Spaghetti is another famous dish from Campania, with Neapolitans among the earliest European adopters of tomatoes not only as ornamental plant, but also as food and garnish.
Campania is known for its cheeses, including Mozzarella di Bufala (buffalo mozzarella – made from buffalo milk), fiordilatte (“flower of milk”) a mozzarella made from cow’s milk, ricotta from sheep or buffalo milk, provolone from cow milk, and caciotta made from goat milk.
Campania is home to many different cakes and pies. Pastiera pie is made during Easter. Casatiello and tortano are Easter bread, and made by adding lard or oil and various cheeses to the bread dough, and garnishing with slices of salami.
Babà cake is a well known Neapolitan delicacy, best served with rum or limoncello. The recipe comes from an old Austrian cake which arrived in Campania during Austrian domination of the Kingdom of Naples and became a “walking cake” for citizens to consume while on the go. Sfogliatella is another cake from the Amalfi Coast, which is gaining recognition worldwide, as is Zeppole, traditionally eaten on Saint Joseph’s day. Struffoli, little balls fried dough dipped in honey, are enjoyed during the Christmas holidays.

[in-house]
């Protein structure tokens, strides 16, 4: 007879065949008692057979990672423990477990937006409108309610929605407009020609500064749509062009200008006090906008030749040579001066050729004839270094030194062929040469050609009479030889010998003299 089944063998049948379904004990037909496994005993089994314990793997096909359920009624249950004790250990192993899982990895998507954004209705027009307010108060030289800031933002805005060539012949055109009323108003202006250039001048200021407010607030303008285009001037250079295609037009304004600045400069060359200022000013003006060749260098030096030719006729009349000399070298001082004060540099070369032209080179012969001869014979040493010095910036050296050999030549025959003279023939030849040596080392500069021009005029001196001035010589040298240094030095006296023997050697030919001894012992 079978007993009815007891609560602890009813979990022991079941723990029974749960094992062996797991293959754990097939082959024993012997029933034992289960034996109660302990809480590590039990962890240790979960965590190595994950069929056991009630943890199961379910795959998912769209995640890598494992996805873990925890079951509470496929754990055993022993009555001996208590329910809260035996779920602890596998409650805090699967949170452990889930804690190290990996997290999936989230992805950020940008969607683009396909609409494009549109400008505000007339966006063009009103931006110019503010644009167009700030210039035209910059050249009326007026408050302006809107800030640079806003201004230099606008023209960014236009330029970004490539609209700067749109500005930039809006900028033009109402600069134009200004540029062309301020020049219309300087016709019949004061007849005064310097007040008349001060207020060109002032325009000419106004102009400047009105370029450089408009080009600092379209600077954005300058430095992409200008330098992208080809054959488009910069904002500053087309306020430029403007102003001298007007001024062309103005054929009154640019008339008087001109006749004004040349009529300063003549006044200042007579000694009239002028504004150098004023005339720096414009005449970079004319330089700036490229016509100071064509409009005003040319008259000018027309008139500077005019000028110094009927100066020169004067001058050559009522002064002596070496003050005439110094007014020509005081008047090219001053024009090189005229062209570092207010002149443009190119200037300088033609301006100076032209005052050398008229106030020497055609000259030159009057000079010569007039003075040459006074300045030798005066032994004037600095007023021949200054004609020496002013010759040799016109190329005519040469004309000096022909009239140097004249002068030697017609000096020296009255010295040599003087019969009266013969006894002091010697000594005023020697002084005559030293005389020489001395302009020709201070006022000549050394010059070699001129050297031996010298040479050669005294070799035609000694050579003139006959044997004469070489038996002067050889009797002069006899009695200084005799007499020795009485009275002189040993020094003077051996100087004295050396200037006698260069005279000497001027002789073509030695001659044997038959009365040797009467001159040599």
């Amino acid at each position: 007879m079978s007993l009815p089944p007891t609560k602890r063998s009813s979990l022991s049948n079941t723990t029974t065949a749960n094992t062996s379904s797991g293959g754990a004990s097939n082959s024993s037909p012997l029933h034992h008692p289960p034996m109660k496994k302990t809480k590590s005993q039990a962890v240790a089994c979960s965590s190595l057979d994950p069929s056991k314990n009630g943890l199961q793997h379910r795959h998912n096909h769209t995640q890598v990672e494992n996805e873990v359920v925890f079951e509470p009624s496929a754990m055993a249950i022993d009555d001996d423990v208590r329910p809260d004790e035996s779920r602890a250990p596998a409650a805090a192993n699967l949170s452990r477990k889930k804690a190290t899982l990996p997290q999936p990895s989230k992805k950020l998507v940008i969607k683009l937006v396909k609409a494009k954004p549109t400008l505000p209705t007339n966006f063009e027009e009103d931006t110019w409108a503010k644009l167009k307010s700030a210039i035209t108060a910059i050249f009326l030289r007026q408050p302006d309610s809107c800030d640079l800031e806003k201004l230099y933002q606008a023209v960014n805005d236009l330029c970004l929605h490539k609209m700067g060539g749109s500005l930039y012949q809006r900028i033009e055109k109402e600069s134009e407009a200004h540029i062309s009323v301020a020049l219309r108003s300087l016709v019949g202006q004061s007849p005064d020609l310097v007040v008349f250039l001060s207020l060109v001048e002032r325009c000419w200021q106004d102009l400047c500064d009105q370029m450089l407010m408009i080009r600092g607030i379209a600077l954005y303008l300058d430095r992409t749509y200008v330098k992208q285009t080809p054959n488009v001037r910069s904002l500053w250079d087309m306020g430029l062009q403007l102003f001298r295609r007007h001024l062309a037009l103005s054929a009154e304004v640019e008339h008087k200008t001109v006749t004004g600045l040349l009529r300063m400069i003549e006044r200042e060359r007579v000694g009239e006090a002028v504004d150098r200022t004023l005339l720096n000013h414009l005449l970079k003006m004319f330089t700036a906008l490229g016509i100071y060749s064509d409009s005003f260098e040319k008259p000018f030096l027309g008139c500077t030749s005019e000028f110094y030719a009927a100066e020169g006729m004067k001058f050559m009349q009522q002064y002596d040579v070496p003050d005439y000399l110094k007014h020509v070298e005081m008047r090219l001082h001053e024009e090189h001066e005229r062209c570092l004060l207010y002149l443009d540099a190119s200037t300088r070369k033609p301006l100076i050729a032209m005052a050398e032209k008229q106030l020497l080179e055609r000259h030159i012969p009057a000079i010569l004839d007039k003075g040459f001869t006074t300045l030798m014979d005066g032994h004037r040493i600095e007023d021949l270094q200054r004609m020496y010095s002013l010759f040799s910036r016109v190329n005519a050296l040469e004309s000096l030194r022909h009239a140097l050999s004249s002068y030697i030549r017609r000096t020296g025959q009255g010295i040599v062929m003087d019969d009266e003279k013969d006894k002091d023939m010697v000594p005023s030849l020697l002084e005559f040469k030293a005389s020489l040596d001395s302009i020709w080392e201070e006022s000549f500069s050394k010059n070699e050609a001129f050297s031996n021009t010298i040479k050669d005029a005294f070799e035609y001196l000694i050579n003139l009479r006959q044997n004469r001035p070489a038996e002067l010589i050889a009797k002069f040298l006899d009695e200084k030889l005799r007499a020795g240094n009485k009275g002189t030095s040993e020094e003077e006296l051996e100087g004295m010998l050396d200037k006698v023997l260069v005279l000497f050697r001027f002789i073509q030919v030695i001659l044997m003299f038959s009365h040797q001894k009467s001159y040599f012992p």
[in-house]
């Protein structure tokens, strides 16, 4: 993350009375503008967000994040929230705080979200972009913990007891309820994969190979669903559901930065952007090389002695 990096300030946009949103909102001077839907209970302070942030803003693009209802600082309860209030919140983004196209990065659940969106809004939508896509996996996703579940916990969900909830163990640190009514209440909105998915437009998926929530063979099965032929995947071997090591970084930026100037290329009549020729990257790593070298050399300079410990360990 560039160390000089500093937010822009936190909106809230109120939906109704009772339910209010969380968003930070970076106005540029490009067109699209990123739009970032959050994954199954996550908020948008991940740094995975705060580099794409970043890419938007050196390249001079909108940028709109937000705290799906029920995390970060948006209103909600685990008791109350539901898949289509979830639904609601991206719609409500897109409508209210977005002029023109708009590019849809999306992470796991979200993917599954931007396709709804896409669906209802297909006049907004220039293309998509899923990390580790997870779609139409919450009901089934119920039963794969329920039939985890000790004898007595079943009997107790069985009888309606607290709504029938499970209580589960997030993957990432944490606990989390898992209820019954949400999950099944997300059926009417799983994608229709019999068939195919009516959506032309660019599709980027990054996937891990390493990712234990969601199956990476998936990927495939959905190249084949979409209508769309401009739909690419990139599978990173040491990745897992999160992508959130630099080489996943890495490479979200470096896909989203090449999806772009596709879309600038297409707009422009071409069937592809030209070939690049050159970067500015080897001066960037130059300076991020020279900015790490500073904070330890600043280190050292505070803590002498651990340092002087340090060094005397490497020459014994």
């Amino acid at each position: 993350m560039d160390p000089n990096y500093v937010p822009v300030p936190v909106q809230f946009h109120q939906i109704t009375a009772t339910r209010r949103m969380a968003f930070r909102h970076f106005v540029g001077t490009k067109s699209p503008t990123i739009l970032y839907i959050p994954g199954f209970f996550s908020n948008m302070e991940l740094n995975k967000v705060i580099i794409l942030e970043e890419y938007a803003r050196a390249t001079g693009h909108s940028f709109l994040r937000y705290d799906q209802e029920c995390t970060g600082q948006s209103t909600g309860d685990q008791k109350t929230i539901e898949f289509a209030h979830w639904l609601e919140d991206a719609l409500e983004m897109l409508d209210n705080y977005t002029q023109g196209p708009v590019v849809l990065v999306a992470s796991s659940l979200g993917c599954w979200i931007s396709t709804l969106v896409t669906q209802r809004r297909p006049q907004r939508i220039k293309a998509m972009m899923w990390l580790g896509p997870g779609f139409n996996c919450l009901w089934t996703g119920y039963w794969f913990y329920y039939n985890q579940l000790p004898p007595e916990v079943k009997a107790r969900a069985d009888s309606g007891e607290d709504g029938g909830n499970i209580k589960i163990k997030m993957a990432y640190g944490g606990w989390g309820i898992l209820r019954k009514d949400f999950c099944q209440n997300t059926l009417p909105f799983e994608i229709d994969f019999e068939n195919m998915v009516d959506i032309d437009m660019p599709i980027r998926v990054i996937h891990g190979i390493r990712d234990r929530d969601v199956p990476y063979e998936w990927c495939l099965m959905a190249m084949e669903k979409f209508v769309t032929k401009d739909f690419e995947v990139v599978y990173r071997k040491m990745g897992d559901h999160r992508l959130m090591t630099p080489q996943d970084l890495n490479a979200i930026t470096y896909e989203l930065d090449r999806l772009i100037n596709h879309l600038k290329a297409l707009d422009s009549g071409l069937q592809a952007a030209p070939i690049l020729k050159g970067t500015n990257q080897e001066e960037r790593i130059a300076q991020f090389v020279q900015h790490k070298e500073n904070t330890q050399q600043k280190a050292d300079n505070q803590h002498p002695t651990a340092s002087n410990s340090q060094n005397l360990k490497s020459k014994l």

Fish based dishes, such as insalata di mare (seafood salad), zuppa di polpo (octopus soup), and zuppa di cozze (mussel soup), are popular. Other regional seafood dishes include frittelle di mare (fritters with seaweed), triglie al cartoccio (red mullet in the bag), and alici marinate (raw anchovies in olive oil).
Campania is home to those beautiful lemons of Sorrento, much loved by German writer Johann Wolfgang von Goethe:
“Kennst du das Land, wo die Zitronen blühn?” (“Do you know the land where the lemon-trees bloom?)
Rapini (or Broccoli rabe), also known as friarielli, is used in Campanian cooking, along with locally grown nuts, especially around Salerno and Benevento. The Campanian cuisine varies within the region -while Neapolitan dishes focus on seafood, Casertan and Aversana rely on fresh vegetables and cheeses. Sorrento cuisine combines the best of Naples and Salerno.
So if you do not have the time, money, or inclination to make that trip to Italy – limoncello can transport you there with one sweet, lemony sip.